Surgical time was approximately 400 minutes, with a blood transfusion of 1 packed red blood cells bag being administered intraoperatively, and 1 more in the immediate postoperative period. After the end of the procedure, the patient was transferred to the intensive care unit (ICU) on mechanical ventilation, using intravenous noradrenaline at a dose of 0.3 mcg/kg/min.

On the first postoperative day, he was extubated with a significant reduction in vasoactive drugs; and on the second postoperative day, was discharged from the ICU. He had grade IVa surgical complications on the Clavien-Dindo scale [7], such as transitory hepatic dysfunction of the remaining liver (jaundice and ascites), pneumonia, and dialytic renal failure, which evolved with improvement after clinical treatment, and with multiple antimicrobials.

On the 25th postoperative day, the patient was discharged from the hospital with significant clinical improvement. He recovered his renal function, and three months after the surgical procedure, was released from renal replacement therapy.

Anatomopathological examination of the surgical specimen confirmed moderately differentiated intrahepatic small duct cholangiocarcinoma, without vascular invasion, measuring 9.0 cm × 7.0 cm × 6.0 cm, with margins free of neoplasia, and no regional lymph node metastasis. Pathological staging was pT1b pN0.

He underwent adjuvant chemotherapy with capecitabine. However, given that he had severe hand-foot syndrome, his regimen was changed to a combination of leucovorin, 5-fluorouracil, and oxaliplatin, totaling six months of systemic therapy.

He remained clinically stable in outpatient follow-up, with excellent performance status. He was disease-free up to 1 year 2 months after the surgical procedure, when he presented two smaller than 2 cm hepatic nodules suggestive of secondary disease, and systemic therapy was restarted—current survival of 2 years 6 months after surgical treatment.

The patient underwent radioablation in both lesions, presenting complete remission. It has now been 6 months without signs of active disease.


Among primary malignant liver tumors, hepatocellular carcinoma and iCCA are the most common, accounting for 70% and 15% of cases, respectively. In recent decades, the incidence of iCCA has increased [1,2].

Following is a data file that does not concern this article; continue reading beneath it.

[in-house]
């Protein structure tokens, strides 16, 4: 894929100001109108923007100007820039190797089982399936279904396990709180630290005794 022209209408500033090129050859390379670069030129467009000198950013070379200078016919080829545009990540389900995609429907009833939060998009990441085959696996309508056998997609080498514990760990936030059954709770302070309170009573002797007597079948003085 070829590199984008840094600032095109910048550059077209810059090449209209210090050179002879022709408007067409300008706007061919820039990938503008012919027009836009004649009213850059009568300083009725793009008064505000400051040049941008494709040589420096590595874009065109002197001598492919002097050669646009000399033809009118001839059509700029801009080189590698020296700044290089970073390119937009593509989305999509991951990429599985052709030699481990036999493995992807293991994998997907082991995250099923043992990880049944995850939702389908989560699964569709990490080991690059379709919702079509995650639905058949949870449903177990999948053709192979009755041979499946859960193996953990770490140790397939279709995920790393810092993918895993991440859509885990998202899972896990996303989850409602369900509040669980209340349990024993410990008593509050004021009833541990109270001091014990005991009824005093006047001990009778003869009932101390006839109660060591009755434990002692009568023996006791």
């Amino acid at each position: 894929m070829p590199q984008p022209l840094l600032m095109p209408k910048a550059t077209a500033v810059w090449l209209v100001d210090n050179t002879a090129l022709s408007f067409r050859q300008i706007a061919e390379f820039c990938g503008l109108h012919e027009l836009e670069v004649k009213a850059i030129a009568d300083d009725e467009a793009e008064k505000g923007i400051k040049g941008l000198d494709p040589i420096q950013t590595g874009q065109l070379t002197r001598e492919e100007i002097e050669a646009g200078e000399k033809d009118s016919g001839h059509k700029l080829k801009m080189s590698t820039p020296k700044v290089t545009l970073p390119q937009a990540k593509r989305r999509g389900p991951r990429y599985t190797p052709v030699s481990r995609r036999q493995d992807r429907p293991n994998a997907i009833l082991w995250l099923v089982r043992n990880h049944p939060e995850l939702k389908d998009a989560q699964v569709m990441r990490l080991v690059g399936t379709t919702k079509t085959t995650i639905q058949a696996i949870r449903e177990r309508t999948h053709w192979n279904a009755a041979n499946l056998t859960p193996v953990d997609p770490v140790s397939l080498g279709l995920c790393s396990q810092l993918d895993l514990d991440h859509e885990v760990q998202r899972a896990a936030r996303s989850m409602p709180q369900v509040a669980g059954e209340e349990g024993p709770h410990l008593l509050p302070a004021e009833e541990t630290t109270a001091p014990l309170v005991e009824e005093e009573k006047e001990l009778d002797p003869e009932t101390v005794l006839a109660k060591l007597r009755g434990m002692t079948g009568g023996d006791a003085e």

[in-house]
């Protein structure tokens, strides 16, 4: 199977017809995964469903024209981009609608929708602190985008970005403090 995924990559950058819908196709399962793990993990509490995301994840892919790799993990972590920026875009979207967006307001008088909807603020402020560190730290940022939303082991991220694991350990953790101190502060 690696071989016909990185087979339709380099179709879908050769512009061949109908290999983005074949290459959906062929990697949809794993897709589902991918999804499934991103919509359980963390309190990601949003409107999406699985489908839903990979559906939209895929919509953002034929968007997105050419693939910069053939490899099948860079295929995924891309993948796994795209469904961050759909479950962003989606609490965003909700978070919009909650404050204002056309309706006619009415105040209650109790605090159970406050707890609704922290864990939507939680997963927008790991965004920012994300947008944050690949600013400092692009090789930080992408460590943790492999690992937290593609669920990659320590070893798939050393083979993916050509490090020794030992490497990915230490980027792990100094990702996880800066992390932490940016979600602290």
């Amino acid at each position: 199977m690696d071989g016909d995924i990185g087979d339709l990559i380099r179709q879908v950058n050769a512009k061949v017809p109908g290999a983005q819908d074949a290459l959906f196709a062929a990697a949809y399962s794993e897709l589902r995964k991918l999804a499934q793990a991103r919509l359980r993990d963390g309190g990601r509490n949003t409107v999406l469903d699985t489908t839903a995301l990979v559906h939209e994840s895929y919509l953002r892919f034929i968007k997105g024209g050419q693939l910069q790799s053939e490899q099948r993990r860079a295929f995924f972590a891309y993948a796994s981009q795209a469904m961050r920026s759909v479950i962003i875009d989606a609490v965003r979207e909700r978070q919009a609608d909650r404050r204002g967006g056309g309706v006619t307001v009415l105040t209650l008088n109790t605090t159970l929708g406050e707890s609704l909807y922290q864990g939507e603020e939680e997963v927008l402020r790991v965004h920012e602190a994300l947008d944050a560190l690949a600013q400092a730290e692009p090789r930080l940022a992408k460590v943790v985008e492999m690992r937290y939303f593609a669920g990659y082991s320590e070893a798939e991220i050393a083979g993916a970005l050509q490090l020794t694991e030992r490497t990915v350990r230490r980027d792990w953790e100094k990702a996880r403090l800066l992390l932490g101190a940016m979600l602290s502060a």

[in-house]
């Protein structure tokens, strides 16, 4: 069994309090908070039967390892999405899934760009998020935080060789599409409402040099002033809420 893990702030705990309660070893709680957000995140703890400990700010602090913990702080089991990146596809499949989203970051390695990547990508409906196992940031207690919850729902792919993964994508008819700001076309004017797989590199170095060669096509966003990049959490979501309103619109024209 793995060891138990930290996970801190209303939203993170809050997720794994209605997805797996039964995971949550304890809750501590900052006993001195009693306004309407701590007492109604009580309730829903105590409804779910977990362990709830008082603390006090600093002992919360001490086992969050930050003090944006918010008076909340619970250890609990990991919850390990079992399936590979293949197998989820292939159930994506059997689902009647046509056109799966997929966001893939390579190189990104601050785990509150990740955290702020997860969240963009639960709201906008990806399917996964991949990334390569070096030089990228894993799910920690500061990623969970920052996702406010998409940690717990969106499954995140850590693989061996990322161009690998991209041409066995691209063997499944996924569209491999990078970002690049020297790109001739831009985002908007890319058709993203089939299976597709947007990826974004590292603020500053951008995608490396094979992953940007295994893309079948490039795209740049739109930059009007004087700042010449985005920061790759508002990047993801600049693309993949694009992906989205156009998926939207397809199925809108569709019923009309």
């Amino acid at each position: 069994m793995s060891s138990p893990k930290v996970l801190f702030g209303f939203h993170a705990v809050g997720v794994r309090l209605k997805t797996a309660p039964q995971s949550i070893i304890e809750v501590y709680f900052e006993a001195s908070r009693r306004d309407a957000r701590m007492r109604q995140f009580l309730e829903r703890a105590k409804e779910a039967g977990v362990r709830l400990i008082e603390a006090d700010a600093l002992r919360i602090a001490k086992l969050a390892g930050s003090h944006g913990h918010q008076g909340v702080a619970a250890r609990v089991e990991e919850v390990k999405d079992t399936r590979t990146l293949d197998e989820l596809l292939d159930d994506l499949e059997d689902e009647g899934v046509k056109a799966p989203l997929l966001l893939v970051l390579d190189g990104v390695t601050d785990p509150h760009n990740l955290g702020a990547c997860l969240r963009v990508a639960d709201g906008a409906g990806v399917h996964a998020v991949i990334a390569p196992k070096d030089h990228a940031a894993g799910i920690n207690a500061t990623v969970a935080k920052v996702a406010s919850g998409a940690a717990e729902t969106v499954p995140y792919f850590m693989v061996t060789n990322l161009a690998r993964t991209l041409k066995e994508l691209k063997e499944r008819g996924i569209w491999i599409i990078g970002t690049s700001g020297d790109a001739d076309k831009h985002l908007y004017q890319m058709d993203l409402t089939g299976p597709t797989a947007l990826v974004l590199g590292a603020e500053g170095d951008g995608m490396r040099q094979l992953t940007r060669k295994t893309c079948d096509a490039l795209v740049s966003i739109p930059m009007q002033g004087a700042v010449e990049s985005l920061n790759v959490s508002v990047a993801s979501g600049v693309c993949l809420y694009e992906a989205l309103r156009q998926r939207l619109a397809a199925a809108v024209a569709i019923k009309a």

Complete surgical resection of the lesion is currently the only well-established treatment option for iCCA. However, compared to other hepatobiliary neoplasms, iCCA generally presents a lower degree of resectability and cure rates, and a suboptimal postoperative prognosis in patients who are candidates for resection [1,3].

In a large multicenter study with 584 patients who underwent complete resection of an iCCA, the probability of cure was approximately 9.7%, higher in patients with small tumors (< 5 cm), well-differentiated, and without lymph node metastases. Even in young patients with early lesions, liver resection with free margins is achieved in less than 30% of cases [8].

In many cases, large-volume liver resections are required, and are associated with a higher rate of postoperative complications.

An extended left hepatectomy associated with resection of the hepatic veins and the inferior vena cava segment is one of the most complex and challenging procedures for the liver surgeon. The need for reimplantation or reconstruction of the right hepatic vein makes the surgery even more challenging; for a very aggressive disease with high recurrence rate, it raises questions about the indication of a procedure of this magnitude.

The inferior right hepatic vein is almost always present, even in small dimensions. The presence of a large right inferior hepatic vein can bring benefits. In cases of inferior vena cava obstruction and the existence of a large inferior right hepatic vein, it allows hemodynamic adaptation that can protect the liver for some time.

In patients who will undergo major liver resections, drainage of the right liver can be performed through the inferior right hepatic vein, without needing reconstruction of the right hepatic vein [9].

The case in question details the presence of the inner right hepatic vein, which can be preserved, making the procedure more feasible, and less questionable. Even so, despite performing major surgery with free margins, the patient evolved with disease recurrence one year 2 months later, showing the aggressive nature of the disease. Notably, patients with unresectable iCCA have an overall survival of less than one year, bringing the benefit of surgery to the patient’s survival and quality of life.

Extensive liver resections can be highly complex, being mainly associated with vascular resections of large vessels that require reconstruction. The presence of the inferior right hepatic vein allows the extended left hepatectomy with resection of hepatic veins, without the need for reconstruction of the drainage route, leading to a shorter surgical time. iCCA is an aggressive disease that, even with the possibility of a gold standard treatment, has high recurrence rates and poor prognosis.




No potential conflict of interest relevant to this article was reported.


Conceptualization: CCGN, GRC. Data curation: All authors. Methodology: CCGN, GRC, RLS. Writing - original draft: CCGN. Writing - review & editing: CCGN, GRC, RLS, JHPG.